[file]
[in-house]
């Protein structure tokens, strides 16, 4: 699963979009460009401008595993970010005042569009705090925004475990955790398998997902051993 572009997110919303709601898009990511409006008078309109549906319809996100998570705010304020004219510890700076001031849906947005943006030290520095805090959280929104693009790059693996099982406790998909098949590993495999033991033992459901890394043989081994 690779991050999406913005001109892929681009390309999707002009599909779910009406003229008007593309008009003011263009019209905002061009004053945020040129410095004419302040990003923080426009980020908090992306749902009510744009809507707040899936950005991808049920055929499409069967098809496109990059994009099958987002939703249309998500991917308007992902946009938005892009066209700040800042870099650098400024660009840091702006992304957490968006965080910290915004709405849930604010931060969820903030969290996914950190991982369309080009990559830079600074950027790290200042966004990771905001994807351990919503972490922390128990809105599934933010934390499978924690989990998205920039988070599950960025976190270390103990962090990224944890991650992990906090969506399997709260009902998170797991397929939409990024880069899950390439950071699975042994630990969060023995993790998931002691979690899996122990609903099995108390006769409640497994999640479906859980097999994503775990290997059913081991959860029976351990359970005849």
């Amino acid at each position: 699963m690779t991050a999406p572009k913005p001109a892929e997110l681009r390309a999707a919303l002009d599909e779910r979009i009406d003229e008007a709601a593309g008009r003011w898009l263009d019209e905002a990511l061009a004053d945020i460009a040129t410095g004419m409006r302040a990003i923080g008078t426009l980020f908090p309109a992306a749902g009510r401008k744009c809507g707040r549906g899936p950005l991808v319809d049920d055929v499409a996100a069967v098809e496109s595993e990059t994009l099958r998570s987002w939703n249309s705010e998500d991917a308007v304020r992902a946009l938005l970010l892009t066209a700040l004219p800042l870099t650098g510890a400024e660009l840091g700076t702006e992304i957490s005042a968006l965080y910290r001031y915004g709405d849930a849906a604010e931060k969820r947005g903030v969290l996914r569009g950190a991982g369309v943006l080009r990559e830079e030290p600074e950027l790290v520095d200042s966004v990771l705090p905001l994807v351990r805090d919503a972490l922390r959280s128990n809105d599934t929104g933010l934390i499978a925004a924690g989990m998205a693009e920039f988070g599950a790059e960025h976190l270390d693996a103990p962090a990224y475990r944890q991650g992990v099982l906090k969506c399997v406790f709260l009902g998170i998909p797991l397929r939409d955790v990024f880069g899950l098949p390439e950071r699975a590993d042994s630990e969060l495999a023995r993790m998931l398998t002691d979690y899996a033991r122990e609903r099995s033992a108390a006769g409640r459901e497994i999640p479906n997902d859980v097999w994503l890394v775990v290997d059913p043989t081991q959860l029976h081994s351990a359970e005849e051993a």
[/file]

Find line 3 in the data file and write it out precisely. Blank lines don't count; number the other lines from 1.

């Amino acid at each position: 699963m690779t991050a999406p572009k913005p001109a892929e997110l681009r390309a999707a919303l002009d599909e779910r979009i009406d003229e008007a709601a593309g008009r003011w898009l263009d019209e905002a990511l061009a004053d945020i460009a040129t410095g004419m409006r302040a990003i923080g008078t426009l980020f908090p309109a992306a749902g009510r401008k744009c809507g707040r549906g899936p950005l991808v319809d049920d055929v499409a996100a069967v098809e496109s595993e990059t994009l099958r998570s987002w939703n249309s705010e998500d991917a308007v304020r992902a946009l938005l970010l892009t066209a700040l004219p800042l870099t650098g510890a400024e660009l840091g700076t702006e992304i957490s005042a968006l965080y910290r001031y915004g709405d849930a849906a604010e931060k969820r947005g903030v969290l996914r569009g950190a991982g369309v943006l080009r990559e830079e030290p600074e950027l790290v520095d200042s966004v990771l705090p905001l994807v351990r805090d919503a972490l922390r959280s128990n809105d599934t929104g933010l934390i499978a925004a924690g989990m998205a693009e920039f988070g599950a790059e960025h976190l270390d693996a103990p962090a990224y475990r944890q991650g992990v099982l906090k969506c399997v406790f709260l009902g998170i998909p797991l397929r939409d955790v990024f880069g899950l098949p390439e950071r699975a590993d042994s630990e969060l495999a023995r993790m998931l398998t002691d979690y899996a033991r122990e609903r099995s033992a108390a006769g409640r459901e497994i999640p479906n997902d859980v097999w994503l890394v775990v290997d059913p043989t081991q959860l029976h081994s351990a359970e005849e051993a």